Deep inside the U-shaped complex of Delhi’s All India Institute of Medical Sciences (AIIMS), the clock clacks against the heavy silence in psychiatrist Manju Mehta’s chamber. A mother sits huddled in front of her. “I want to say sorry for not listening to you,” she stutters as she talks, her eyes welling with tears. Neither she nor her husband had accepted Mehta’s diagnosis that behind her son’s falling grades and temper tantrums lay a learning disability and severe depression. “Conduct disorder is his way of gaining self-respect,” Mehta had told them. The parents, more interested in improving his school performance, had not heeded the advice, “Don’t put pressure on him.” Just before the annual exams, he had suddenly turned over a new leaf: he was nice to everyone, listened to everything his parents said, met up with people he was fond of. Finally, one afternoon, he took his own life. “I quit,” read the chit lying on his bed.
Being a teenager has never been easy. But in the new millennium, amidst unprecedented prosperity, growing up seems to have become more trying than ever for Indian teens. The grim epithet to their tormented lives is the suicide note. Sometimes they express an inability to cope with pressure, as in the case of a Delhi student who hanged himself from a ceiling fan by his mother’s sari. “Goodbye,” he wrote. “I can’t take the pressure any longer. I love my family and I hope they will understand.” Ever so often there is helplessness: “I am not doing well in exams,” wrote a girl from Chandigarh to her parents before she took her life, “I can’t even manage my own affairs. I’ve frittered away my college fees on trivia. No one’s responsible for my death.”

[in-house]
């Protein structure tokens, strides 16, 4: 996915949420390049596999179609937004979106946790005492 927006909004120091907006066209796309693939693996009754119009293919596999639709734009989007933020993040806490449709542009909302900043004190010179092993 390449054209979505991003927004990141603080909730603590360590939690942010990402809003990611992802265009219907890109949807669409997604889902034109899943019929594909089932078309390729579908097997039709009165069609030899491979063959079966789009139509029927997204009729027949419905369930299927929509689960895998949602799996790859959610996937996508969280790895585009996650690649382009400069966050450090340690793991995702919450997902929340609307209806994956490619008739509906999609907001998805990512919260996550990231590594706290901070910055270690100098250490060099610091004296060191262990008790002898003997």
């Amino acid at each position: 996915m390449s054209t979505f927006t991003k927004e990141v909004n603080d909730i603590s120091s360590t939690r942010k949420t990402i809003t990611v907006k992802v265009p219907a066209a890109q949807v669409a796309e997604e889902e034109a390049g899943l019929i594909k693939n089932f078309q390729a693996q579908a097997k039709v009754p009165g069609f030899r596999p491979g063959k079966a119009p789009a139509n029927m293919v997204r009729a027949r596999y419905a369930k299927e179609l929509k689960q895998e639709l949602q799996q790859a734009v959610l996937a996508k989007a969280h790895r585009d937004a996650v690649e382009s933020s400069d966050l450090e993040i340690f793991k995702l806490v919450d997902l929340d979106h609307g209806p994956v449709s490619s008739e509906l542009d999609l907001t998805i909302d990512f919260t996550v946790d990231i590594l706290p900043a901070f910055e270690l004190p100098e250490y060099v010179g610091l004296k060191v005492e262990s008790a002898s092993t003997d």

In India, as many as 12.8 percent of adolescents now suffer from psychiatric disorders, says the Indian Council of Medical Research. But what explains the high-levels of depression? By every measure, urban children have much more—clothes, toys, gadgets—than their parents, who were raised on post-Independence values of thrift and self-sacrifice, ever did. It’s a problem of plenty, say psychologists. Recent studies show that children who have been given too much too soon grow up to be adults who have difficulty coping with life’s disappointments.
“They have a distorted sense of entitlement that gets in the way of success both in the workplace and in relationships,” says Dr. Gururaj, head of the department of epidemiology at the National Institute of Mental Health (NIMHANS) in Bangalore. “They often grow up to be self-centred and self-absorbed, and those are mental-health risks.” A suicide survey which he conducted in 2004 found that 57 percent of youth suicides were sudden acts of frustration.
New India’s obsession with fancy degrees and anxiety about the future is a real issue. A stream of such parents and children passes through city psychiatrist Aniruddha Deb’s chamber every year “before exams begin and after results are out”. “And they show the same psychological bent—fear of failure,” he says.